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Waging war with maths: Hollow squares

The picture above [US National Archives, Wikipedia] shows an example of the hollow square infantry formation which was used in wars over several hundred years.  The idea was to have an outer square of men, with an inner empty square.  This then allowed the men in the formation to be tightly packed, facing the enemy in all 4 directions, whilst the hollow centre allowed the men flexibility to rotate (and also was a place to hold supplies).  It was one of the infantry formations of choice against charging cavalry.

So, the question is, what groupings of men can be arranged into a hollow square?  This is a current Nrich investigation, so I thought I’d do a mini-investigation on this.

We can rethink this question as asking which numbers can be written as the difference between 2 squares. For example in the following diagram (from the Nrich task Hollow Squares)

We can see that the hollow square formation contains a larger square of 20 by 20 and a smaller hollow square of 8 by 8.  Therefore the number of men in this formation is:

202-82 = 336.

The first question we might ask therefore is how many numbers from 1-100 can be written as the difference between 2 squares?  These will all be potential formations for our army.

I wrote a quick code on Python to find all these combinations.  I included 0 as a square number (though this no longer creates a hollow square, rather just a square!). You can copy this and run it in a Python editor like Repl.it.


for k in range(1,50):

  for a in range(0, 100):
   for b in range(0,100):
    if a**2-b**2 == k :
     print(k,a,b)

This returned the following results:

1 1 0
3 2 1
4 2 0
5 3 2
7 4 3
8 3 1
9 3 0
9 5 4
11 6 5
12 4 2
13 7 6
15 4 1
15 8 7
16 4 0
16 5 3
17 9 8
19 10 9
20 6 4
21 5 2
21 11 10
23 12 11
24 5 1
24 7 5
25 5 0
25 13 12
27 6 3
27 14 13
28 8 6
29 15 14
31 16 15
32 6 2
32 9 7
33 7 4
33 17 16
35 6 1
35 18 17
36 6 0
36 10 8
37 19 18
39 8 5
39 20 19
40 7 3
40 11 9
41 21 20
43 22 21
44 12 10
45 7 2
45 9 6
45 23 22
47 24 23
48 7 1
48 8 4
48 13 11
49 7 0
49 25 24

Therefore we can see that the numbers with no solutions found are:

2,6,10,14,18,22,26,30,34,38,42,46,50

which are all clearly in the sequence 4n-2.

Thinking about this, we can see that this can be written as 2(2n-1) which is the product of an even number and an odd number. This means that all numbers in this sequence will require an odd factor in each of their factor pairs:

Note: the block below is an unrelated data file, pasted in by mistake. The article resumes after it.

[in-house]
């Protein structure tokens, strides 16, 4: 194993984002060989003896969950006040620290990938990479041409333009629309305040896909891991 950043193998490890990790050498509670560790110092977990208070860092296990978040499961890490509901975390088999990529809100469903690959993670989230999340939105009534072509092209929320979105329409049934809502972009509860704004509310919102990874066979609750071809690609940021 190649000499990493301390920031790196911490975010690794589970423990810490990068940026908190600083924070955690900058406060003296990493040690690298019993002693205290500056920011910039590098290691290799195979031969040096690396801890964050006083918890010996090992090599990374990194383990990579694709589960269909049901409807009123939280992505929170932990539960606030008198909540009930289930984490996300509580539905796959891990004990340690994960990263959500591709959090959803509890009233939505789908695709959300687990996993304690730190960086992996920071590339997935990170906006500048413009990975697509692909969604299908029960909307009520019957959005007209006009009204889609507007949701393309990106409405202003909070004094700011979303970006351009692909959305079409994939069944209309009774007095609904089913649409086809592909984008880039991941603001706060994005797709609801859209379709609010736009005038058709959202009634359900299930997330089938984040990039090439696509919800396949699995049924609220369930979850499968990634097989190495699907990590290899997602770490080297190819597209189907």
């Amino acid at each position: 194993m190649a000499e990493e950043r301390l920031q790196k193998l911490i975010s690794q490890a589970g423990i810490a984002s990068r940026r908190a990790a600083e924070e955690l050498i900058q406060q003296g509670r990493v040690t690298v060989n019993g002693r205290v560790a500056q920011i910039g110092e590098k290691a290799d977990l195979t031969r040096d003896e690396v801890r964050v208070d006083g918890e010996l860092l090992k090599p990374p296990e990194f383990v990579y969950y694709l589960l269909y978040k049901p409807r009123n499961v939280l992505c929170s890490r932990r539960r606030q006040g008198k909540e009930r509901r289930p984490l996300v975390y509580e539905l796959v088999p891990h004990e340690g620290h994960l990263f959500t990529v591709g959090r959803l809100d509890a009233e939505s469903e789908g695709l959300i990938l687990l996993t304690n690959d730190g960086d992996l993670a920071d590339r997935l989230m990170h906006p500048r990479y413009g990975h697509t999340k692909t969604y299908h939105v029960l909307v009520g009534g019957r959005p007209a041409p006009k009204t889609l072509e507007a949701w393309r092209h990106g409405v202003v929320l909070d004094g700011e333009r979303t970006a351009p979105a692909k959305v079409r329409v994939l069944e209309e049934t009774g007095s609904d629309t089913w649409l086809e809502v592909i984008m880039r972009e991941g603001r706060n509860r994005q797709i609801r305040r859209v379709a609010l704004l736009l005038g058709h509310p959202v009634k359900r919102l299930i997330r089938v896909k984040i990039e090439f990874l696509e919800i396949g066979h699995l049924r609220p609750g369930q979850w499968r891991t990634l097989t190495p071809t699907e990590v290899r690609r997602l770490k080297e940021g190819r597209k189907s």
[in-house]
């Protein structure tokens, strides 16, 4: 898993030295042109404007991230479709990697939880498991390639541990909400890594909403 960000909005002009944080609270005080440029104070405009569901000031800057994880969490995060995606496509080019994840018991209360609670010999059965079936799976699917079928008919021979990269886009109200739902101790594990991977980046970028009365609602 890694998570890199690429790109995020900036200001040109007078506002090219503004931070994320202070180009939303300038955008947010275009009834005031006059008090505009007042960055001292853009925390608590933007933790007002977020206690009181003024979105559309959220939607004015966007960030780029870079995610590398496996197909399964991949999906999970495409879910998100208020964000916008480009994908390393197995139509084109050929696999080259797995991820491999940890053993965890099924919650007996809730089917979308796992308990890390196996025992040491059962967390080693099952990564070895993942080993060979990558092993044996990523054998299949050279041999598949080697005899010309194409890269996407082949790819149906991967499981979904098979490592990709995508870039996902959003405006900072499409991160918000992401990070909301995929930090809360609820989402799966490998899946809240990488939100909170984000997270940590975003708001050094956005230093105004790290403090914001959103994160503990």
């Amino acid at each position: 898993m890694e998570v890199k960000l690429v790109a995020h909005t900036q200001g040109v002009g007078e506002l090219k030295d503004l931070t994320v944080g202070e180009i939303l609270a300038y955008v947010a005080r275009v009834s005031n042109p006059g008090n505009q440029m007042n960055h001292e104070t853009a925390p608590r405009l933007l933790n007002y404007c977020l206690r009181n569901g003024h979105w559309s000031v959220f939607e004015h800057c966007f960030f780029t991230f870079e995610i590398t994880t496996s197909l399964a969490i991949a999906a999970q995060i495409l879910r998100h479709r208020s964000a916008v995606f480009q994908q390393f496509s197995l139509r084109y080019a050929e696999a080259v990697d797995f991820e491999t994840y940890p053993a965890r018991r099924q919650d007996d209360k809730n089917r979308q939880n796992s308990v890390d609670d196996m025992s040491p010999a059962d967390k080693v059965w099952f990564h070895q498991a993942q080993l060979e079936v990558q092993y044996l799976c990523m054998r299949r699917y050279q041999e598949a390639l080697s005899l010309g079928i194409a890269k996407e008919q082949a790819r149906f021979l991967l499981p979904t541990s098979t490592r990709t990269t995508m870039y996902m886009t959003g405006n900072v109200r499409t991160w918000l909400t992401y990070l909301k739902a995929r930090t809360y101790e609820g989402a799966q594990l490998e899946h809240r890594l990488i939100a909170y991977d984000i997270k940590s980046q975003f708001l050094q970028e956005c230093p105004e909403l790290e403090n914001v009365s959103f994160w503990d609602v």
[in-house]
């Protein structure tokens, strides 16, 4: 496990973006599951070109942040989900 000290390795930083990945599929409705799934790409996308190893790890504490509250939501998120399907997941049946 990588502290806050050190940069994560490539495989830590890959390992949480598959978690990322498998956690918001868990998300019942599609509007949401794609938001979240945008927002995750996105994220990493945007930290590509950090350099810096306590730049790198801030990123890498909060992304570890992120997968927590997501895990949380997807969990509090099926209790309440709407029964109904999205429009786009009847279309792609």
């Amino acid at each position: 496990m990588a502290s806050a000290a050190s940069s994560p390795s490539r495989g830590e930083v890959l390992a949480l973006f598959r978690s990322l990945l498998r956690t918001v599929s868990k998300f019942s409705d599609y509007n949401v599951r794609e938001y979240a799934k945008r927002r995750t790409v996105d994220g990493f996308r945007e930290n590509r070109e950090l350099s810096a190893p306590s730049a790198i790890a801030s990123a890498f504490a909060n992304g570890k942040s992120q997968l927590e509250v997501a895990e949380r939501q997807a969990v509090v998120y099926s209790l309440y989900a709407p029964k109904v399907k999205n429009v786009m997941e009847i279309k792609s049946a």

eg. 50 can be written as 10 (even) x 5 (odd) or 2 (even) x 25 (odd) etc.

But with a2-b2 = (a+b)(a-b), due to symmetries we will always end up with (a+b) and (a-b) being both even or both odd, so we can’t create a number with a factor pair of one odd and one even number. Therefore numbers in the sequence 4n-2 can’t be formed as the difference of 2 squares. There are some nicer (more formal) proofs of this here.

A battalion with 960 soldiers

Next we are asked to find how many different ways of arranging 960 soldiers in a hollow square. So let’s modify the code first:


for a in range(0, 1000):
 for b in range(0,1000):
  if a**2-b**2 == 960 :
   print(a,b)

Which gives us the following solutions:

31 1
32 8
34 14
38 22
46 34
53 43
64 56
83 77
122 118
241 239

General patterns

We can notice that when the number of soldiers is 1,3,5,7,9,11 (2n-1) we can always find a solution with the pair n and n-1. For example, 21 can be written as 2n-1 with n = 11. Therefore we have 10 and 11 as our pair of squares. This works because 112-102 = (11+10)(11-10) returns the factor pair 21 and 1. In general it always returns the factor pair, 2n-1 and 1.

We can also notice that when the number of soldiers is 4,8,12,16,20 (4n) we can always find a solution with the pair n+1 and n-1. For example, 20 can be written as 4n with n = 5. Therefore we have 6 and 4 as our pair of squares. This works because 62-42 = (6+4)(6-4) returns the factor pair 10 and 2. In general it always returns the factor pair, 2n and 2.

And we have already shown that numbers 2,6,10,14,18,22 (4n-2) will have no solution. These 3 sequences account for all the natural numbers (as 2n-1 incorporates the 2 sequences 4n-3 and 4n-1).

So, we have found a method of always finding a hollow square formation (if one exists) as well as being able to use some computer code to find other possible solutions. There are lots of other avenues to explore here – could you find a method for finding all possible combinations for a given number of men? What happens when the hollow squares become rectangles?

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